patients examined at autopsy in one study. Pul- 2 cooperative study of resected asymptomatic solitary pul-
monary nodules in males. J Thorac Cardiovasc Surg 4 6 :
monary metastasis was radiographically identified
2 1 - 3 9 , 1963
in almost 90 percent of our patients with intra-
7 Das Gupta T , Brasfield R: Metastatic melanoma: A clin-
thoracic dissemination. Multinodular pulmonary icopathological sUidy. Cancer 1 7 : 1 3 2 3 - 1 3 3 9 , 1964

180 WEBB, GAMSU CHEST, 7 1 : 2 , FEBRUARY, 1977

8 Cahan W G : Excision of melanoma metastases to lung: 18 Cohen GU, Peery T M , Evans J M : Neoplastic invasion
Problems in diagnosis and management. Ann Surg 178: of the heart and pericardium. Ann Intern Med 4 2 : 1 2 3 8 -
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9 Freundlich IM, Capp M P : Granulomatous disease of 19 Glancy D L , Roberts W C : T h e heart in malignant mela-
the lungs. Radiol Clin North Am 1 1 : 2 9 5 - 3 1 6 , 1973 noma: A study of 7 0 autopsy cases. Am J Cardiol 2 1 : 5 5 5 -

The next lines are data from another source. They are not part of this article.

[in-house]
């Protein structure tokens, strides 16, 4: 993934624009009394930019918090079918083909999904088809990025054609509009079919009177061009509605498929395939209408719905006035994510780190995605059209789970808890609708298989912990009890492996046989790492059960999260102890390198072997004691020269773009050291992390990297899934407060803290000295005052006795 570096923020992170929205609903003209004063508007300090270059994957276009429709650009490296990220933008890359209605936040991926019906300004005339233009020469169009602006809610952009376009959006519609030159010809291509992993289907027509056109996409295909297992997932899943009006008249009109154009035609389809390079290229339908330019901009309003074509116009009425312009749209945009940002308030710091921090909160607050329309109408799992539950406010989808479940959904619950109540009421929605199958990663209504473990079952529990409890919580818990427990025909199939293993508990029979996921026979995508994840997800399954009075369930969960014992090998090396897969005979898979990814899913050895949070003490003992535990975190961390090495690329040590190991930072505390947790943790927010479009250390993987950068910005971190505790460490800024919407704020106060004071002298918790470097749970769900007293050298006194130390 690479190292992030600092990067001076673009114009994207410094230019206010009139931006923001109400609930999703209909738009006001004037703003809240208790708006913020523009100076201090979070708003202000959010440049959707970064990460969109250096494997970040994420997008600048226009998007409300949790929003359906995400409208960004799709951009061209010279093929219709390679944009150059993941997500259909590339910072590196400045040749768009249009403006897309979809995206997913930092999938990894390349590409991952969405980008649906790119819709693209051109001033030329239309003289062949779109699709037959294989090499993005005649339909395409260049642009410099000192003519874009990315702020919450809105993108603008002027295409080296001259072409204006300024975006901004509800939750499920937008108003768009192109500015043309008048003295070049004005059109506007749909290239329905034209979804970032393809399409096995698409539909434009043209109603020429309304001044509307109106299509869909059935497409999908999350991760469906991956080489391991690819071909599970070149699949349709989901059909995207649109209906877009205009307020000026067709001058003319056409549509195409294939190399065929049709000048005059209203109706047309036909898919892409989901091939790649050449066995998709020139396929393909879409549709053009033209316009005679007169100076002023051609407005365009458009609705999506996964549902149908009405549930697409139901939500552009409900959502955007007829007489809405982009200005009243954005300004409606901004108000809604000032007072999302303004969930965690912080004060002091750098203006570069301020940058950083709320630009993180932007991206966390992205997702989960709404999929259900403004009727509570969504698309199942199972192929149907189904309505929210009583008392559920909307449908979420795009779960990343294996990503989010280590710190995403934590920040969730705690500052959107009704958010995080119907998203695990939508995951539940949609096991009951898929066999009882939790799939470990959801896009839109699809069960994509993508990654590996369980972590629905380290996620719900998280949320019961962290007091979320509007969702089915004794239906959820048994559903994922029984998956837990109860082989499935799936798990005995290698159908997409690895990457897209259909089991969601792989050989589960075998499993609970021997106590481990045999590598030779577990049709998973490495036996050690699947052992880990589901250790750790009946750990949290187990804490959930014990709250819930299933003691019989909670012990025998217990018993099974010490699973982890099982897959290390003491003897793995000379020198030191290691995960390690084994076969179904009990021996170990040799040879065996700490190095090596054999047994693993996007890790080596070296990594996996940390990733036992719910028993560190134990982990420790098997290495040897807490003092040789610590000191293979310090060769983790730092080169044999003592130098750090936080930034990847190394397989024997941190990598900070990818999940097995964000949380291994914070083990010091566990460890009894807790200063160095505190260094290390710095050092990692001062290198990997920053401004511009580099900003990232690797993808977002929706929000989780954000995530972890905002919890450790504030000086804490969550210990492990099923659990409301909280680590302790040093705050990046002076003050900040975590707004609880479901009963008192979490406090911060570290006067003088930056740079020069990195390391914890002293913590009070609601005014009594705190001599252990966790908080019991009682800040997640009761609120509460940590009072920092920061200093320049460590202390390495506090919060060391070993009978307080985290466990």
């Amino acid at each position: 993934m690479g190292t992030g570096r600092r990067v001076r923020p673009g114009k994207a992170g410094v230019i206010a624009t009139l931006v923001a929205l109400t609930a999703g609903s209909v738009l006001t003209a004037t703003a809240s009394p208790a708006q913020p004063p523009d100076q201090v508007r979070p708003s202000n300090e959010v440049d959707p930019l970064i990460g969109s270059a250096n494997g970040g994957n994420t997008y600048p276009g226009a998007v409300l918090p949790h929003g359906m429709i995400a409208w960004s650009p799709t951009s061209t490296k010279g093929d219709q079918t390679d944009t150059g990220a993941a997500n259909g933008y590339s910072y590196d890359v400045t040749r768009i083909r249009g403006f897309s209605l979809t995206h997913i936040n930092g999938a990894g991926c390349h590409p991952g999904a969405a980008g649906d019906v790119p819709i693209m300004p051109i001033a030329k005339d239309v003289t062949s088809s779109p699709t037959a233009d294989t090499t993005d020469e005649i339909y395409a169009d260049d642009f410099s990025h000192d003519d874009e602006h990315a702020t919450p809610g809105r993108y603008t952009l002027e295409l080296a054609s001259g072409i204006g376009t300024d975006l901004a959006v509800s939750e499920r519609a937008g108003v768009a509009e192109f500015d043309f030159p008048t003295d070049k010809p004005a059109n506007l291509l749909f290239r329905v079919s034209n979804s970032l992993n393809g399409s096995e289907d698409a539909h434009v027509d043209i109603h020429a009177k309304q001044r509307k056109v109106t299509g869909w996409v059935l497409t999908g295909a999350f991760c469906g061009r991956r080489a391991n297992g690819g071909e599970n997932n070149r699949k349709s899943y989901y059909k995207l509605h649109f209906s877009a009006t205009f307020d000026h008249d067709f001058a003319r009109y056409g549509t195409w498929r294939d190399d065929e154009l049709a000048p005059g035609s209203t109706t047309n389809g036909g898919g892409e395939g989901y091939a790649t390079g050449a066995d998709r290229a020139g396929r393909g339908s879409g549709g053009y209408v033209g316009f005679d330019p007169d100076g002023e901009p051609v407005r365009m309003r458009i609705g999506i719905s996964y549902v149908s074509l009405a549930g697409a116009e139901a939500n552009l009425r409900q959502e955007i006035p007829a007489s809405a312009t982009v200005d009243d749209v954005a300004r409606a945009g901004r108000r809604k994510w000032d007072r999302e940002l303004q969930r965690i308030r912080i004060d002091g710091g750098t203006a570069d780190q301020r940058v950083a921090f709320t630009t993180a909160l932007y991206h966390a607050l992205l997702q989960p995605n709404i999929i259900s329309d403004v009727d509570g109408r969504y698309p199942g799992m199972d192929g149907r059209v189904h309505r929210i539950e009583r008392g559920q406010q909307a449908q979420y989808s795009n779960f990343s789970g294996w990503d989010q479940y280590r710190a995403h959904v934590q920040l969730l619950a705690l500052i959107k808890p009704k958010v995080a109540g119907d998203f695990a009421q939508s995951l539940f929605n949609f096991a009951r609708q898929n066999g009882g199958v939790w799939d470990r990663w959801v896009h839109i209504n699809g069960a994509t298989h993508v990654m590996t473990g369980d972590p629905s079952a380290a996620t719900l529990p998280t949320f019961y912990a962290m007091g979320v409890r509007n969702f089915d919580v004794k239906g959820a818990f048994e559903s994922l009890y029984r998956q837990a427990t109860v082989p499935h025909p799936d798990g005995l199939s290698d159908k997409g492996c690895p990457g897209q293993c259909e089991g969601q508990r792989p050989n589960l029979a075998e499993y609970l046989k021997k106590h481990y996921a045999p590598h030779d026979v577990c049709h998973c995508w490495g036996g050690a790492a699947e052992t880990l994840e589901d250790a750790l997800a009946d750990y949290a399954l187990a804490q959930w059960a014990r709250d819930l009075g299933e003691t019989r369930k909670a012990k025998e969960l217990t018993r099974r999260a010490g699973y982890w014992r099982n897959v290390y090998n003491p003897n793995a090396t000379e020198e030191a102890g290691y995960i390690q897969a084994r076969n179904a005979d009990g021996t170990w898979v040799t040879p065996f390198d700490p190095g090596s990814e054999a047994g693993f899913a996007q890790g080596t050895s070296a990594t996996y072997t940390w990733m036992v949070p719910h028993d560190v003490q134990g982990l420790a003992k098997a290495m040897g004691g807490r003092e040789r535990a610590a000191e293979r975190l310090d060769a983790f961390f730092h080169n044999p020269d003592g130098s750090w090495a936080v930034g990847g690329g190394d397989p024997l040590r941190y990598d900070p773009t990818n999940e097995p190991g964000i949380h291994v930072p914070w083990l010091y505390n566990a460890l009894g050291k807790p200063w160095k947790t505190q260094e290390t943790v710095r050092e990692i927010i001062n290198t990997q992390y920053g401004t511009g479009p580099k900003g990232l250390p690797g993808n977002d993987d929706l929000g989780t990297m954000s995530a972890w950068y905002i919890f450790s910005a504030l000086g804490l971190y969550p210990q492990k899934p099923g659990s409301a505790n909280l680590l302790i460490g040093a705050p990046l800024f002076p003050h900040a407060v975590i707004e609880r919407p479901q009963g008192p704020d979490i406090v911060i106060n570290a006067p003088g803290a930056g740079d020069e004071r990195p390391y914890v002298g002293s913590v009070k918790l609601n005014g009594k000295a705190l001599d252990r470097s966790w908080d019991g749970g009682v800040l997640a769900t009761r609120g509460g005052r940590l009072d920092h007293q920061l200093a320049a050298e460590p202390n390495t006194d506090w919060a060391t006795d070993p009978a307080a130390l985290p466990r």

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noma. Am J Roentgenol 7 8 : 7 6 9 - 7 7 9 , 1957 2 0 Selby H M , Sherman RS, Pack G T : A roentgen study of
11 Prichard R W : Tumors of the heart: Review of the sub- bone metastases from melanoma. Radiology 6 7 : 2 2 4 -
ject and report of 150 cases. Arch Pathol 5 1 : 9 8 - 1 2 8 , 1 9 5 1 2 2 8 , 1956
12 Reed RJ, Kent E M : Solitary pulmonary melanomas: T w o 21 Sreiner GM, MacDonald J S : Metastases to bone from
case reports. J Thorac Cardiovasc Surg 4 8 : 2 2 6 - 2 3 1 , 1 9 6 4 malignant melanoma. Clin Radiol 2 3 : 5 2 - 5 7 , 1972
13 Rode I: Clinical and Radiobiological Properties of Mela- 22 Clark W H , From L, Bernardino EA, et al: The histo-
noblastoma. Budapest, Akademiai Kiado, 1968, p 1 1 8 genesis and biologic behavior of primary human malig-
14 Sutton F D Jr, Vestal R E , Creagh C E : Varied presenta- nant melanomas of the skin. Cancer Res 2 9 : 7 0 5 - 7 2 6 , 1969
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15 King DS, Castleman B : Bronchial involvement in m e -
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3 1 5 , 1943
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16 Schoenbaum S, Viamonte M : Subepithelial endobronchi-